Chef William Poole and his partner Loren Penton moved to Covington last November, with plans to purchase an existing company. The deal fell through, but they decided to stay. And hopefully by next fall, Poole will open his own chocolate shop, Chocolatier Fortvna.
“The Ohio Valley is rich in history, culture and food—it’s a very well-kept secret,” Poole says. “Amazing things are happening on both sides of the river, and I want to be part of it.”
Before they moved to the Tri-State, Poole owned a chocolate shop in Denver for about 10 years. When his lease was up in 2010, Poole and Penton moved to New Orleans, where they purchased an old hotel that had been destroyed by Hurricane Katrina. They restored it back to its 1860s splendor, then sold it in October 2012. They then moved to Oregon, which is where Poole thought he would open another chocolate shop, but the food scene was different than in Denver and New Orleans, and things didn’t work out.
“The opportunity in Covington arose, and when I initially came here, I fell in love with the area,” Poole says. “I feel like I fit in here, and I’m at the right place at the right time—look at the redevelopment in Over-the-Rhine, the Newport Levee, increased river commerce and plans for the streetcar. It’s very exciting.”
Poole and Penton purchased 11 E. Fifth St., the former Bottoms Up bar, as Red Mare Holdings. The building is considered a historic landmark, and Poole plans to restore it to its 1905 splendor. The storefront is currently bricked over, and the interior will be completely gutted in order to create the vision Poole has for his shop.
Fortvna’s interior will match the age of the building, and the storefront will be reminiscent of a turn-of-the-century candy shop. The fixtures will be new, but Poole plans to reuse two large gas chandeliers from his restored house on Scott Boulevard. The other fixtures will be steampunk and industrial, but still old-school, Poole says.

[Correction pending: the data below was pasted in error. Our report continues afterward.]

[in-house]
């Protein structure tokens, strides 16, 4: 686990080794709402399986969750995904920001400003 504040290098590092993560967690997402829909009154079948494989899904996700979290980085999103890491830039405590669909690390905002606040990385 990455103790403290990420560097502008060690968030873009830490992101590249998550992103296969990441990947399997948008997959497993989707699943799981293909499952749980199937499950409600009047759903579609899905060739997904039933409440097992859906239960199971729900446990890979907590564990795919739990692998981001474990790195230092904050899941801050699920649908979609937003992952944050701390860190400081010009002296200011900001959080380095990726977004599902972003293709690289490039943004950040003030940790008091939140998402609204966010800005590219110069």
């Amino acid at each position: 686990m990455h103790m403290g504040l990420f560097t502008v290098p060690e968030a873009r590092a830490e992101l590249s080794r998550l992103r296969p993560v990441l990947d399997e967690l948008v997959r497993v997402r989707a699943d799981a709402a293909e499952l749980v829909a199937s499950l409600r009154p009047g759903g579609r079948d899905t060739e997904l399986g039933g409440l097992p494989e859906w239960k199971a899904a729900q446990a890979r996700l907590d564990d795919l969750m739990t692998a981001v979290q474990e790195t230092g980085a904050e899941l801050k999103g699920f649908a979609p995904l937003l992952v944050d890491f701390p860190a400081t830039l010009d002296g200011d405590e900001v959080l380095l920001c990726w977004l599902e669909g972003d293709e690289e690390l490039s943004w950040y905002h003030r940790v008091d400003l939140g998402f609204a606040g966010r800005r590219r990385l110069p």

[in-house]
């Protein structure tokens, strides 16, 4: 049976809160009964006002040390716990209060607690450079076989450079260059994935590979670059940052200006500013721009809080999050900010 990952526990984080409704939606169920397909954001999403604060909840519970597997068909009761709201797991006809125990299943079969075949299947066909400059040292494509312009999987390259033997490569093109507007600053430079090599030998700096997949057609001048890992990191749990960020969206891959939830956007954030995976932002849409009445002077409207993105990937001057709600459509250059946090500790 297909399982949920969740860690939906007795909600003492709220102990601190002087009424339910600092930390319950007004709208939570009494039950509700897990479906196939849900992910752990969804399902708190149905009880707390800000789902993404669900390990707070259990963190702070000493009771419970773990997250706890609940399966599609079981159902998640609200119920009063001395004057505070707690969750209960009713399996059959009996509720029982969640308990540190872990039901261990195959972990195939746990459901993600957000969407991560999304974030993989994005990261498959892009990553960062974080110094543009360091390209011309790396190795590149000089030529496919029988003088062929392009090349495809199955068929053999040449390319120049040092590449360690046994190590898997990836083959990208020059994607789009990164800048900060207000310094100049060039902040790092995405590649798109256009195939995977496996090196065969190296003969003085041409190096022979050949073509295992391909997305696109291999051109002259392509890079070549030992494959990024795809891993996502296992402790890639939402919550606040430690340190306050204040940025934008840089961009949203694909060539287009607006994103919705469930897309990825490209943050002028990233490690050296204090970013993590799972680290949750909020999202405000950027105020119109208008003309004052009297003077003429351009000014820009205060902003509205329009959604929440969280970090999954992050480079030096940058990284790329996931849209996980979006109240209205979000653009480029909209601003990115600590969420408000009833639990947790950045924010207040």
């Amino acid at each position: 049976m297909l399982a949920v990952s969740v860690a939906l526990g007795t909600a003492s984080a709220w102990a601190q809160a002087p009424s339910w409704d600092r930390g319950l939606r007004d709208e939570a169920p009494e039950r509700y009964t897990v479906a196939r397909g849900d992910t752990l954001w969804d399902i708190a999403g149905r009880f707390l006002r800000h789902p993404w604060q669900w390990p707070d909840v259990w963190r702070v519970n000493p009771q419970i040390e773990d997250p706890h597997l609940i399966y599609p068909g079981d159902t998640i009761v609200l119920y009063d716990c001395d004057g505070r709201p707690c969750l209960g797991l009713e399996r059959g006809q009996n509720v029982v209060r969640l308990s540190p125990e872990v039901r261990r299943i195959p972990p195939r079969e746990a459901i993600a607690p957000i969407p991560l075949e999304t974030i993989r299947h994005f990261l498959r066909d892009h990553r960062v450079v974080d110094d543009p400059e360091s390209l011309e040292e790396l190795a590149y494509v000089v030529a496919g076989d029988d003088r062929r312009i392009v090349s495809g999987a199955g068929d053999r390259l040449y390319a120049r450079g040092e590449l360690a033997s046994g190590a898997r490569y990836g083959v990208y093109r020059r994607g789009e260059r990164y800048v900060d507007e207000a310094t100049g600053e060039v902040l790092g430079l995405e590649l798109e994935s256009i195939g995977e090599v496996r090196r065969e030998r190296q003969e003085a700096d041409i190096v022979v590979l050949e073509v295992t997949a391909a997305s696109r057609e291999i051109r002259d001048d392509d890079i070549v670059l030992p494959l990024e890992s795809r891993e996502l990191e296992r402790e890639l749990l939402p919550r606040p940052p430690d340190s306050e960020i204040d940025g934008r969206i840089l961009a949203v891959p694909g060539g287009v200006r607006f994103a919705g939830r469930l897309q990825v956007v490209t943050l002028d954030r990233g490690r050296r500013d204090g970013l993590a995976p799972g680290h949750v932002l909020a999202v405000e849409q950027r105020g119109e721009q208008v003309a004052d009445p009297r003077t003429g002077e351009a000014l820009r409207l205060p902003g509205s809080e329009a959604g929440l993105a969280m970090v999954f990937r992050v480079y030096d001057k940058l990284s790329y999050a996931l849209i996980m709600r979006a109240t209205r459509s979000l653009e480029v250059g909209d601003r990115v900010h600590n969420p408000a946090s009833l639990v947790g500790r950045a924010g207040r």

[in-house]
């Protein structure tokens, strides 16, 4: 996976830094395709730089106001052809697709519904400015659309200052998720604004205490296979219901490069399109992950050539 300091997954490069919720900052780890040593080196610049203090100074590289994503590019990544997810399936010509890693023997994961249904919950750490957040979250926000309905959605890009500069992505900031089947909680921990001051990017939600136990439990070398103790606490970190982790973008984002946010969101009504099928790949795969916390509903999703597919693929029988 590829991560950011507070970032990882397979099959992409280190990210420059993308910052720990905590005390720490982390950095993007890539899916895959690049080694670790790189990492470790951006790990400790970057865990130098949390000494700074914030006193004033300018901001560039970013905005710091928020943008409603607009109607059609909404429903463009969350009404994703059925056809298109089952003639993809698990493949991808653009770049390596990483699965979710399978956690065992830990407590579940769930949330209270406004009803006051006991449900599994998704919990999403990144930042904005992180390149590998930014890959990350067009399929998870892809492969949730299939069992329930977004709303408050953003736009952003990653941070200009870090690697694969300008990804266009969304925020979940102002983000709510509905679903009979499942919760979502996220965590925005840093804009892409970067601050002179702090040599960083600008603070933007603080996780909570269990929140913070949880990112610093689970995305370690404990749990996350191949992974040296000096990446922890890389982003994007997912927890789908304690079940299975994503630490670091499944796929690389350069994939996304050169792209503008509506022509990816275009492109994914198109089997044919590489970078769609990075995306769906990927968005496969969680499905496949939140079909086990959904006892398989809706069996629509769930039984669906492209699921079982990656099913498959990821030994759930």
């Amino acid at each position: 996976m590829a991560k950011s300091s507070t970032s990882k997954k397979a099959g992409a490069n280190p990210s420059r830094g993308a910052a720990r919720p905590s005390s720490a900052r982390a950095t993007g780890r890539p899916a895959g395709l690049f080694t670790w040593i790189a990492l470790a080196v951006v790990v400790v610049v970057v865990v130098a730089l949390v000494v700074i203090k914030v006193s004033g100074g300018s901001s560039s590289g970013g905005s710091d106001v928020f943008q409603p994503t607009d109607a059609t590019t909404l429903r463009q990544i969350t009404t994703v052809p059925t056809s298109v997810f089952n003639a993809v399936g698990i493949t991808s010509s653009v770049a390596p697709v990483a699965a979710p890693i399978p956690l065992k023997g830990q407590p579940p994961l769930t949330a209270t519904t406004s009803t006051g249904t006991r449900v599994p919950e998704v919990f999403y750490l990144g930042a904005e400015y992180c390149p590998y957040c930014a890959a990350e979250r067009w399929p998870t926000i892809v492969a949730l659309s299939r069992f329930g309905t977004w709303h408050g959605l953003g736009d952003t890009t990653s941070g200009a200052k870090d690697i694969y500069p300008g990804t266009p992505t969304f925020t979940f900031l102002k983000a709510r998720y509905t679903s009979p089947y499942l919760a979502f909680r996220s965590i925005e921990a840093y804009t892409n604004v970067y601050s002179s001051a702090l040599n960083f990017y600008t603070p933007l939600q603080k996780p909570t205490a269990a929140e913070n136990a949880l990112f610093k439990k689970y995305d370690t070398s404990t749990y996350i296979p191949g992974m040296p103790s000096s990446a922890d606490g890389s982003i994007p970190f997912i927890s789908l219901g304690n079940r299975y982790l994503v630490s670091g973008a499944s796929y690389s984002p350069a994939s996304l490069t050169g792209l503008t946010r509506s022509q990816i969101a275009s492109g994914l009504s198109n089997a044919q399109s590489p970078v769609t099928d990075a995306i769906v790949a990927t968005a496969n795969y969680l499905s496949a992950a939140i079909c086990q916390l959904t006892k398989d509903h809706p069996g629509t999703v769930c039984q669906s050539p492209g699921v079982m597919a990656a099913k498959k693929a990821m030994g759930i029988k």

The building is three stories, with the 1,000-square-foot storefront on the first floor and two 1900s apartments on the second and third floors. Fortvna’s renovation will take about eight months, which will be underway as soon as a leak in the roof is repaired and mold is removed.
“I want to help solidify the sense of community here in Covington with my shop,” he says. “I want to help bring back what once was a very commerce-driven town, and is now becoming that again with the people from all over who are selling their craft, talent and art for everyone.”
The shop’s chocolate selection will be a mixture of both in-house made and imported items because Poole believes that if he can’t make a sweet better than someone else can, why not bring it to his shop and support another business. Poole plans to have chocolate bars with inclusions, rare origin chocolates and truffles. He also wants to introduce couture items in the spring and fall to keep customers interested.
“I won’t be following trends, but creating them,” Poole says. “I feel that I’m very innovative, and I tend to be ahead of other confectioners. I don’t believe in competition because I think everyone needs to do their own thing and encourage customers to try other people’s chocolates.”
By Caitlin Koenig
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